This series of essays, making up a sort of ode to the command line, got me thinking again about the user interface we face everyday, our software development environments. Remember when you were a kid and spent time imagining the ideal car — it should be able to fly and transform into a submarine —, or the ideal house — it should have an underwater garage to park the plane-submarine-car? No? Perhaps I was a weird kid. But that's what this post is about, conceiving what would be my ideal programming environment.
I can't get into this subject without first discussing the big rift: editors versus IDEs. I have to say I'm not a member of either faction, I love vim, I get a kick of learning new tricks (did you know that if you accidentally delete something and lose a previously yanked text, you can get it back with "0p ?), but I'm also a happy user of modern IDEs. In fact, I don't know why we have these factions. I suspect the origin is in the name IDE, Integrated Development Environment. It suggests a large piece of software integrating lots of tools to be used in the making of software, stuff like stupid code generation wizards and the always dissatisfying WYSIWYG interface designers. This perspective isn't entirely misleading, but I think it fails to capture the most important aspect of IDEs: they are editors that understand the programming language being used. They analyse your code's with regard to syntax, semantics and type structure to be able to realise feats such as jumping from a call to a definition site, changing a symbol definition and all it's uses, listing all lines of code that call a certain method/function, etc.
I see absolutely no reason why any programmer would forgo these abilities, but I see why many avoid current IDEs. The user interface is a mess of toolbars, menus, tabs, docked windows, popup windows of different sorts and gargantuan settings dialogs. Only after some time spent living in these strange environments one is expected to reap the benefits of working with a smart editor. In a way, the current crop of IDEs reminds me of the web just before Google appeared. To try to find anything with the search engines of the time was a guarantee of wasted time and probable frustration. The situation was so bleak that most of those search engines gave up on being starting points for the web and were becoming "portals", so users could stand a chance of finding what they were looking for within the sections and categories and subcategories of specifically produced pieces of information. Then came Google, with the right technology to extract relevance from the same sea of data everyone else was floundering on.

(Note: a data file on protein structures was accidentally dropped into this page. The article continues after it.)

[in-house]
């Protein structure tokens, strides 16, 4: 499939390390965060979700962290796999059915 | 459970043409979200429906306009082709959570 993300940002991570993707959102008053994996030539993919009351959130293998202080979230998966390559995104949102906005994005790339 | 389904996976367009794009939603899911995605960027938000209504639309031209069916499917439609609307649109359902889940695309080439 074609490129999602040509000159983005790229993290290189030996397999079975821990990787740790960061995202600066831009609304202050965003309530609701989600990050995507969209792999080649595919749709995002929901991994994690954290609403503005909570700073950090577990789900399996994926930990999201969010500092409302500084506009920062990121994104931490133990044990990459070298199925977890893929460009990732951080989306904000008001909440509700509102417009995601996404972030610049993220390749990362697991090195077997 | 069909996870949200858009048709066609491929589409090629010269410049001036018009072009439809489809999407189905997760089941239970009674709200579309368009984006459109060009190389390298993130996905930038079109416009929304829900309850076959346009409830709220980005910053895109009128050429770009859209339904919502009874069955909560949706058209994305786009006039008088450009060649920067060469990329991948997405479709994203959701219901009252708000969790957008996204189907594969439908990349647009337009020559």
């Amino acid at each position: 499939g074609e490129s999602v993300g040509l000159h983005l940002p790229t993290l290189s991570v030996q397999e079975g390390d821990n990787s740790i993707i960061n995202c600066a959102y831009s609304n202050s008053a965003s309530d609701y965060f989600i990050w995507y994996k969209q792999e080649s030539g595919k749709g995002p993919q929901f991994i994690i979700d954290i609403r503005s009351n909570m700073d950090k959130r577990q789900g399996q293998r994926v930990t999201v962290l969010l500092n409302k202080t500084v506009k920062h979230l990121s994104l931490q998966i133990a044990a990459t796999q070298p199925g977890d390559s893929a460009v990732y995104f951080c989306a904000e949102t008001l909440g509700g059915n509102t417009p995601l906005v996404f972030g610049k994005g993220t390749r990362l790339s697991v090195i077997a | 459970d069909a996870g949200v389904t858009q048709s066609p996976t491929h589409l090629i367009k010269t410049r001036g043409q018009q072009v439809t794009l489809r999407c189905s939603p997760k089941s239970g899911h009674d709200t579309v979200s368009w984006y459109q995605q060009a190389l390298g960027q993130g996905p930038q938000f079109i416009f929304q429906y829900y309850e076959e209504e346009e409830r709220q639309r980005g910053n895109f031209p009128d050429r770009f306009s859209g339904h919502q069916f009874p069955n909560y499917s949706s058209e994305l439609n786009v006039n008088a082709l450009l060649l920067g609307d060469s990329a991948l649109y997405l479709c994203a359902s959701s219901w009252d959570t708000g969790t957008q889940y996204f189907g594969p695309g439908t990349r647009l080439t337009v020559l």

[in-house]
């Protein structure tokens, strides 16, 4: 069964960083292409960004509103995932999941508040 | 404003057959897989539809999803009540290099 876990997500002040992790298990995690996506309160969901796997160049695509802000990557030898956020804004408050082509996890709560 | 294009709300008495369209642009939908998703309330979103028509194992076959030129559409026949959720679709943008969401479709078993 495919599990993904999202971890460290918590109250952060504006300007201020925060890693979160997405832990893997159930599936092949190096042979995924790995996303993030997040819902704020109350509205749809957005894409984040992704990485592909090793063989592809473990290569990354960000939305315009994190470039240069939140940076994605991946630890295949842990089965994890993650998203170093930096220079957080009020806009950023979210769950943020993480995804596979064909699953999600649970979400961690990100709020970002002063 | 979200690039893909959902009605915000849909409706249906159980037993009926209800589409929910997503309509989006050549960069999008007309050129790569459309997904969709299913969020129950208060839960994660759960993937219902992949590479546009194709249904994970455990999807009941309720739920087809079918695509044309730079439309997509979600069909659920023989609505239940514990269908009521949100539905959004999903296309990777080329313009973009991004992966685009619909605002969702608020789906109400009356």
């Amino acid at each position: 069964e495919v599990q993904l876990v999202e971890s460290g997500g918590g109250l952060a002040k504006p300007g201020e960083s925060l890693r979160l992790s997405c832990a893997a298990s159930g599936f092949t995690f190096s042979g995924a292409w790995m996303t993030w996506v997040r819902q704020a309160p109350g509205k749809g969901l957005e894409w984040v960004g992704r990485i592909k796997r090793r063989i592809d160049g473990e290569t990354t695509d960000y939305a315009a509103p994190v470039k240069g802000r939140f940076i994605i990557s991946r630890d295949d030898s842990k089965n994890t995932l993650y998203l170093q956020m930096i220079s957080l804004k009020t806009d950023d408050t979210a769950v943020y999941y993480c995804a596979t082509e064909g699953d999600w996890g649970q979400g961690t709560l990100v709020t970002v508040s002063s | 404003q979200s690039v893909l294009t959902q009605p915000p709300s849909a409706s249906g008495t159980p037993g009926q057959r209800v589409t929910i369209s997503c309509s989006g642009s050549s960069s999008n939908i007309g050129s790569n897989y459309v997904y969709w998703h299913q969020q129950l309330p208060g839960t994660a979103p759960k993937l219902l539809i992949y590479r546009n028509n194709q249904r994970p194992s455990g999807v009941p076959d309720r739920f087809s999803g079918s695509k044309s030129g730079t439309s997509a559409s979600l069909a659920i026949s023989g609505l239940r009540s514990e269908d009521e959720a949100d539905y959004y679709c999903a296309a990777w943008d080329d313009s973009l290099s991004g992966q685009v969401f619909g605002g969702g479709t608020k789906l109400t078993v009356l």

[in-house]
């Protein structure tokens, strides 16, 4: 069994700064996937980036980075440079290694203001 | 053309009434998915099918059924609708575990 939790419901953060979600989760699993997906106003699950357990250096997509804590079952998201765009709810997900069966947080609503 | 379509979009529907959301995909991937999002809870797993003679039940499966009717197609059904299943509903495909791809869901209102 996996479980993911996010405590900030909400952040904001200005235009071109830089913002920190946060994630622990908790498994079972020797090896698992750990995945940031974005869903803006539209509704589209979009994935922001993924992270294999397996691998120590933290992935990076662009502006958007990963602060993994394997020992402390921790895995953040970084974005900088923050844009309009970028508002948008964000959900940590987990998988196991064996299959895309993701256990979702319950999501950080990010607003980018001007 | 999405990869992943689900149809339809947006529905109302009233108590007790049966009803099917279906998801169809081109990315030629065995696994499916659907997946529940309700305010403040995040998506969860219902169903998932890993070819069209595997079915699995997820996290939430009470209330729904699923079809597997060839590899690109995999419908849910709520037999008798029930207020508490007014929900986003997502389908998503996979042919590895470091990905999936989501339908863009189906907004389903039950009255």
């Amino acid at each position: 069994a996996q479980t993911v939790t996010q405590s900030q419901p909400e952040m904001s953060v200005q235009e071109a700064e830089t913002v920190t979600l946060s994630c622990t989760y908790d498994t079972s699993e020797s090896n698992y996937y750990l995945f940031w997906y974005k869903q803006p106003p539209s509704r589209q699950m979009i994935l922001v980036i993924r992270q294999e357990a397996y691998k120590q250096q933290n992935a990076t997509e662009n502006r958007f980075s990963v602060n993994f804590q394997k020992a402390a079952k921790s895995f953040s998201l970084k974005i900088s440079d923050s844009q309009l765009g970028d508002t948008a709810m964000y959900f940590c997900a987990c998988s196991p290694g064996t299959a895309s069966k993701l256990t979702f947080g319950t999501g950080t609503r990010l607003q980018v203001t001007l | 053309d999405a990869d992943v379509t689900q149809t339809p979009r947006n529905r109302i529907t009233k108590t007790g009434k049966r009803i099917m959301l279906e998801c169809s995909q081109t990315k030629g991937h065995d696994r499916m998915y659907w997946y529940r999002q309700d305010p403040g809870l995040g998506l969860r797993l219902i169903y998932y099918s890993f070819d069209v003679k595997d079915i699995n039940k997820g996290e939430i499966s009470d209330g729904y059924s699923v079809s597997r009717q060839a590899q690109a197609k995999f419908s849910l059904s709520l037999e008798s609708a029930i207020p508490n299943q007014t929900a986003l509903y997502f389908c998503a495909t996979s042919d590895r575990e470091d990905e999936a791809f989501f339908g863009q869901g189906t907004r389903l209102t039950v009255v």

Aside from the immensely better ranking of search results, another striking difference was Google's minimalistic approach to user interfaces, showing little more than a search box and a list of results. That's where I'd start my ideal environment, a visually simple application to help the programmer focus on reading and writing code. Reading and writing code, not just text, and to be able to help with that, the application would need the code navigation and refactoring tools found in today's IDEs. The question then is, can this be done without all the cruft?
I think it can, and the way to do it is the same Google took to beat the competition: relevance and minimalism. All the housekeeping functionality we are accustomed to in current IDEs should be cast aside the in favor of a search centric interface. And there is plenty of housekeeping to get rid of: modules, windows, tabs, workspaces, perspectives, views, projects, buffers, editors, etc... As I envision it, a minimum productive environment would consist of a few tiled panes for editing code, with no tabs. The last part deserves a little explaining. The purpose of tabs is to show the currently opened files. My thinking is that whether a file is currently open or closed should be an implementation detail invisible to users. In order for this to work well, changes in files should be continuously saved and we should have access to a full version history (this is an old idea that is being picked up in Apple's latest OS).
As the ubiquitous file-tree view would be gone, all navigation would be done either directly — following a reference in a source file — or via search. The key to make this work is to go to extra lengths to perfect search relevance, perhaps taking contextual clues enriched by the abstract model of the code. For instance, a recently opened file that is close in the call graph to the file currently being edited would spring to the top of the results.
This minimalism isn't just an exercise in modernistic aesthetics; the problems caused by the litany of housekeeping features go beyond visual clutter. Each of those features generate work for the user, who has to spend time organising his environment and then remember where everything is. This is the kind of work we should delegate to computers, the user needs to deal only with the content he is currently working on and ask the environment for what he needs next. Don Norman makes a much better argument than I ever could for search based user interfaces in his column for the CACM.
Ok, so much for editing. What about the rest of the services of a modern IDE? Stuff like version-control integration, build systems, debuggers, test runners, console runners, diagram editors, kitchen-sink explorers, etc. My answer is that while many of these tools benefit from graphical user interfaces, they don't necessarily need to be in the same application as the editor. Some of them could maybe reuse some code from the IDE, but there is no need for them to share window space with the code.
So ends my wish-list for a future development environment, a fitting time to restate this is not a prediction, as I see no movement in this direction. Quite the opposite, actually, as most IDEs keep sprawling in ever larger feature matrices.